The best Olympian ever? Could be.

The most-decorated Olympian ever? There's no question Michael Phelps has that title.

In all, 22 medals, 18 of them gold, the last four golds coming at the London Olympics. And in his final race, the third leg of the 400-meter medley relay, Phelps got to hear ``The Star-Spangled Banner'' play in his honor one last time.

In his final swim, he helped the U.S. reclaim the lead in the relay final. And afterward he got a special trophy from swimming officials that said: ``To Michael Phelps, the greatest Olympic athlete of all time.''

Phelps didn't just go into retirement with more golds than any other Olympian - he doubled the total that anyone else had ever won.

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BOLT REPEATS

Once again, Usain Bolt stole the Olympic show.

He easily won the 100-meter dash in an Olympic-record time, then captured the 200-meter dash four days later, with Blake finishing second in both of those finals. And then came the capper, a world-record time for Jamaica in the 4x100-meter relay, with Bolt running the final leg and ensuring that the United States could do no better than second on that night.

Gold, gold, gold in London. Gold, gold, gold in Beijing. And he became the first man to win the 100-200 double at consecutive Olympics.

That's perfection.

``I'm now a living legend,'' Bolt said. ``I'm also the greatest athlete to live.''

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Derrius Guice out for Week 15 vs. Eagles as he awaits MRI results

Derrius Guice out for Week 15 vs. Eagles as he awaits MRI results

The injuries just keep coming for Derrius Guice.

The second-year running back will miss the Redskins Week 15 contest against Philadelphia after suffering a left knee injury against Green Bay, interim head coach Bill Callahan announced on Monday. The injury is on the same knee that Guice tore his ACL in just a year ago that caused him to miss the entire 2018 season.

The severity of the injury is still unclear. Guice underwent an MRI on his knee earlier on Monday. The team is still waiting for the results.

Guice missed eight weeks earlier this season after tearing the meniscus in his right knee during the Redskins Week 1 loss in Philadelphia. He was placed on injured reserve and returned in Week 11.

Entering Sunday's contest, Guice was coming off the best game of his young career. In Week 13, the second-year veteran ran for 129 yards and two touchdowns on just 10 carries in the Redskins' victory over Carolina.

Guice seemed on his way to another big game in Green Bay before getting hurt. He finished with 42 yards on just five carries, including a 23-yard run, the play he suffered the injury on.

The LSU product has shown flashes of how good he can be, but injuries keep occurring for Guice. He's played in five NFL games in his two-year career and been forced to leave the game early in three of those.

Whether the injuries are just a series of bad luck or not, the Redskins need Guice to stay healthy.

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    Davey Martinez is unfazed by entering the third - and perhaps final - year of his contract

    Davey Martinez is unfazed by entering the third - and perhaps final - year of his contract

    SAN DIEGO -- Davey Martinez has been busy. His rural retreat, usually well-used by this stage of the offseason, has sat empty. He spent time with his kids in Tampa in between declining appearance requests. He tried to get his life back in order for the last five weeks. Time to himself has not been part of the process. Nor has anything but positive feelings.

    “It’s been awesome,” Martinez said. “Really has. Something that I wake up in the morning and think about everything that transpired and how we got to where we got to and the final moment... That, to me, never gets old.”

    Relaxed in a dress shirt and sport coat, Martinez started Monday with interviews by the reporters pool at the Winter Meetings. Two of his former players -- Stephen Strasburg and Anthony Rendon -- are among the prime focuses of the event. Future contracts are what the meetings become about. Martinez is now included in that topic.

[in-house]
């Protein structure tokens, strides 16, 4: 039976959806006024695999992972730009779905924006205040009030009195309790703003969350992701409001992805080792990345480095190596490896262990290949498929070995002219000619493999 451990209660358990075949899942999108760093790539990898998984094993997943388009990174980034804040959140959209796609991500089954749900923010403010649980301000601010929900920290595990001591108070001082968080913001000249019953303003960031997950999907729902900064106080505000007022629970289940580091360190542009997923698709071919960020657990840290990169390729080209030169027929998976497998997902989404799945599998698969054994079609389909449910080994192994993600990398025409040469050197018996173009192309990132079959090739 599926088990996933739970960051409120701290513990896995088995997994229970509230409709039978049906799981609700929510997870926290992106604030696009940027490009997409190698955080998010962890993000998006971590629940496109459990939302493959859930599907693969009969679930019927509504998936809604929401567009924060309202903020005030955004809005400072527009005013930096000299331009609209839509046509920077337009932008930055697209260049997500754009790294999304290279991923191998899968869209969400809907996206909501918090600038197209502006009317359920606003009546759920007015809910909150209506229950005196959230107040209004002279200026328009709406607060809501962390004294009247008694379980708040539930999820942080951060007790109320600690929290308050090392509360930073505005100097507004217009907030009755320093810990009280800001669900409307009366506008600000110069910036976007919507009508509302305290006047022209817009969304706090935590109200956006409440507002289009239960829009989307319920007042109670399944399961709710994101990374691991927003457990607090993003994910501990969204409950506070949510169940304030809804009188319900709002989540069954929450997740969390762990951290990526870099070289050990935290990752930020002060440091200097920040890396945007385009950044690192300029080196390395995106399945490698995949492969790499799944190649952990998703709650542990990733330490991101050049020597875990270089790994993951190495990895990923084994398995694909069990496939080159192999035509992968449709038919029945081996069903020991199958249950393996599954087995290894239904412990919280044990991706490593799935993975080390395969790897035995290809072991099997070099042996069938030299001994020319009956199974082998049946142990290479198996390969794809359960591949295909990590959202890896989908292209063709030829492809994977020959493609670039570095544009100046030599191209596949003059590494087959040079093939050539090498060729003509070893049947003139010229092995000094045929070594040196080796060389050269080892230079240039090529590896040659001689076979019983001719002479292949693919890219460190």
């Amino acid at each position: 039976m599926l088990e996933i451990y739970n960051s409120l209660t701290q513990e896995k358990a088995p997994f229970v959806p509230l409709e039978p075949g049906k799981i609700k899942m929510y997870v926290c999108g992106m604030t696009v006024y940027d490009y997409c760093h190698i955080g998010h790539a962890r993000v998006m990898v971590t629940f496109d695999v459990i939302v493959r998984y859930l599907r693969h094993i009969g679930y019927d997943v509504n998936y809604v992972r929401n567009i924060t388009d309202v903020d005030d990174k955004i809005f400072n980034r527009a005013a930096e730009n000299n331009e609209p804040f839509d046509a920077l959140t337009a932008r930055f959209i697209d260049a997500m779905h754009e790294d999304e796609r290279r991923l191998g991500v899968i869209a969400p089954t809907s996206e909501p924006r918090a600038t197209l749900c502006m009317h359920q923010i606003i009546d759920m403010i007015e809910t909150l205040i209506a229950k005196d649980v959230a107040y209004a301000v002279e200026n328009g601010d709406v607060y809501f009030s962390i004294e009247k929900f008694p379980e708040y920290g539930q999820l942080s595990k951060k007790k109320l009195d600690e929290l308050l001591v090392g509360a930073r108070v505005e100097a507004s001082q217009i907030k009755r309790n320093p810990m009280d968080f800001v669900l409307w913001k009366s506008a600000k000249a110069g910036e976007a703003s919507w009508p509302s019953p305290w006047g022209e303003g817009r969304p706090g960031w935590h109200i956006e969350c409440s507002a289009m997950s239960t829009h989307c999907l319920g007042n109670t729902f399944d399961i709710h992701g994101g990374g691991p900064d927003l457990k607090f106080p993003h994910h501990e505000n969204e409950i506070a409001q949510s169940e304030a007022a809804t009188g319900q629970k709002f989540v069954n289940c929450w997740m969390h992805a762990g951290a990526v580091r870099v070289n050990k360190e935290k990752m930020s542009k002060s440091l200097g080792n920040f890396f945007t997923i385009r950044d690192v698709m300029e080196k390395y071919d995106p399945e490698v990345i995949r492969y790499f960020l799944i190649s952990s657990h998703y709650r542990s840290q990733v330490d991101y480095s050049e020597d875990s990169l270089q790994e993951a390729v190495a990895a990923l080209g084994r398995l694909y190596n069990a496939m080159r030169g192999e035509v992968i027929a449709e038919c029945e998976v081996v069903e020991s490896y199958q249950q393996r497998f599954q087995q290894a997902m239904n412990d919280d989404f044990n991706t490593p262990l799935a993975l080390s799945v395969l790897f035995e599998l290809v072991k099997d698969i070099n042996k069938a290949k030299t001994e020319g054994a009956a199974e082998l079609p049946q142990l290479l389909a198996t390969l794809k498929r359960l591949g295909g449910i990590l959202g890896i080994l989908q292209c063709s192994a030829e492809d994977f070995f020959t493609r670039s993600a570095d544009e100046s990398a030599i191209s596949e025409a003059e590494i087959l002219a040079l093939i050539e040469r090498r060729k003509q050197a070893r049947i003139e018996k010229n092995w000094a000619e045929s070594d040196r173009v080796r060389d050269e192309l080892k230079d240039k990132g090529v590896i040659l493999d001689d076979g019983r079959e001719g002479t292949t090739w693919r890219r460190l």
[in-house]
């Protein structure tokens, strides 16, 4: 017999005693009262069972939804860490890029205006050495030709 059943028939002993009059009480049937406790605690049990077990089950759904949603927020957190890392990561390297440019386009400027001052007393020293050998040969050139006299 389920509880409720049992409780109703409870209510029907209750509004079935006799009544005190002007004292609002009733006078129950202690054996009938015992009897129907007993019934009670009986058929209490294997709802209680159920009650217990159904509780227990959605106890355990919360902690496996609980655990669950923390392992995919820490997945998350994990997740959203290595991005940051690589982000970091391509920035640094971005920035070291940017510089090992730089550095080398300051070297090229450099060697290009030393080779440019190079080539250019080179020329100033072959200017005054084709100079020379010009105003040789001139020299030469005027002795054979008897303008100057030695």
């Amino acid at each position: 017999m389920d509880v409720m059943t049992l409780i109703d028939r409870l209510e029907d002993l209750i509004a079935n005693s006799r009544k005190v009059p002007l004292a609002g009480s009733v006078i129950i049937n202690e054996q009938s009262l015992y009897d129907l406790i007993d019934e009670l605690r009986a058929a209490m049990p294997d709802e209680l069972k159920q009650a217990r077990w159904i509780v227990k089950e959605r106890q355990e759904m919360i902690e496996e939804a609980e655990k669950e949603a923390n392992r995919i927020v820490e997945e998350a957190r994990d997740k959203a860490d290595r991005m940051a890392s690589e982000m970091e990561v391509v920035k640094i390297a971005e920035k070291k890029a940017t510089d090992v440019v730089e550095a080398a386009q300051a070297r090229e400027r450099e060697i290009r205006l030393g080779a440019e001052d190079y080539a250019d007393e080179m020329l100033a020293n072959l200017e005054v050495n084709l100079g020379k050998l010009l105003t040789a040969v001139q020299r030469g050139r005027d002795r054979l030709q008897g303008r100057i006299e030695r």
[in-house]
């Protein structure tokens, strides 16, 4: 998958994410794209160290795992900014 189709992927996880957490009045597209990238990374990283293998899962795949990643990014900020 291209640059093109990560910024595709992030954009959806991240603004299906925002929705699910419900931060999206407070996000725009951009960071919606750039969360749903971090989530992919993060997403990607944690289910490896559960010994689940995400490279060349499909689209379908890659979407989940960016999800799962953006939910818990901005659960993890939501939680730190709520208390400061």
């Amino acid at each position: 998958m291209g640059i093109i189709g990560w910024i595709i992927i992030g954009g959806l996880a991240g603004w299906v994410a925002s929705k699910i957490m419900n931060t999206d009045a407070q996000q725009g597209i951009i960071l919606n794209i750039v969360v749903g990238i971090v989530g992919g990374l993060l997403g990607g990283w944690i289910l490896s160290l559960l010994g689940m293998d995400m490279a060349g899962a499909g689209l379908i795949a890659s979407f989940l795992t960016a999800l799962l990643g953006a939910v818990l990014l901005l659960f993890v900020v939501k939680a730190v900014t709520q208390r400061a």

He’s entering the third, and final, year of his three-year deal. The Nationals hold an option for a fourth year. Martinez said he is not thinking about it.

    “No,” Martinez said. “I really haven’t. For me, I feel blessed I got an opportunity to do what I do. I know I’m coming back. Now, I’m just getting some time off and getting ready for spring training.”

    Martinez entering his third year is notable. Managers of the Nationals rarely make it there. Manny Acta started a third season as manager. Davey Johnson handled two-plus seasons as manager. No one has made it through three full seasons since baseball returned to the District. And, who would have thought Martinez would?

    Year One was a mess. The Nationals missed the playoffs, Martinez appeared off-kilter at times, and injuries doomed the season as much as under-performance. A mere 82 wins followed, the fewest since 2011. 

    The pressure was high before the failed season. Washington’s ownership chose Martinez specifically over bringing back Dusty Baker. Why? Because advancing to the first round was not enough. Only the World Series was acceptable. Martinez, with vast major-league life experience and zero managerial experience, was charged with guiding the team to a spot its owners and payroll expected. The team barely won more than it lost.

    Then May of 2019 hit. The 19-31 nadir following multiple embarrassments in New York, against the Mets of all teams, pushed Martinez’s employment status toward the edge. He said then it wasn’t on his mind, though at the time he was unsure how to fix expansive bullpen problems. Managing principal owner Mark Lerner said during the postseason he never considered firing Martinez. Both are difficult to believe as 100% truths. 

    As the team turned, so did the view of Martinez. The postseason performed as a breakthrough for both. Washington finally made it out of the first round of the postseason. Martinez’s decision-making worked and worked again, all the way through Game 7 of the World Series. By the end, narratives flipped. The team which couldn’t play well when it mattered most completed a comeback-filled championship run. The manager so many wanted to push out, became a man of the people, drifting into the streets during the championship parade.

    Another year is coming. Davey Martinez remains the manager of the Washington Nationals. He’s into his third year and, barring disaster, appears set to make it to the end, which would be more history for the organization.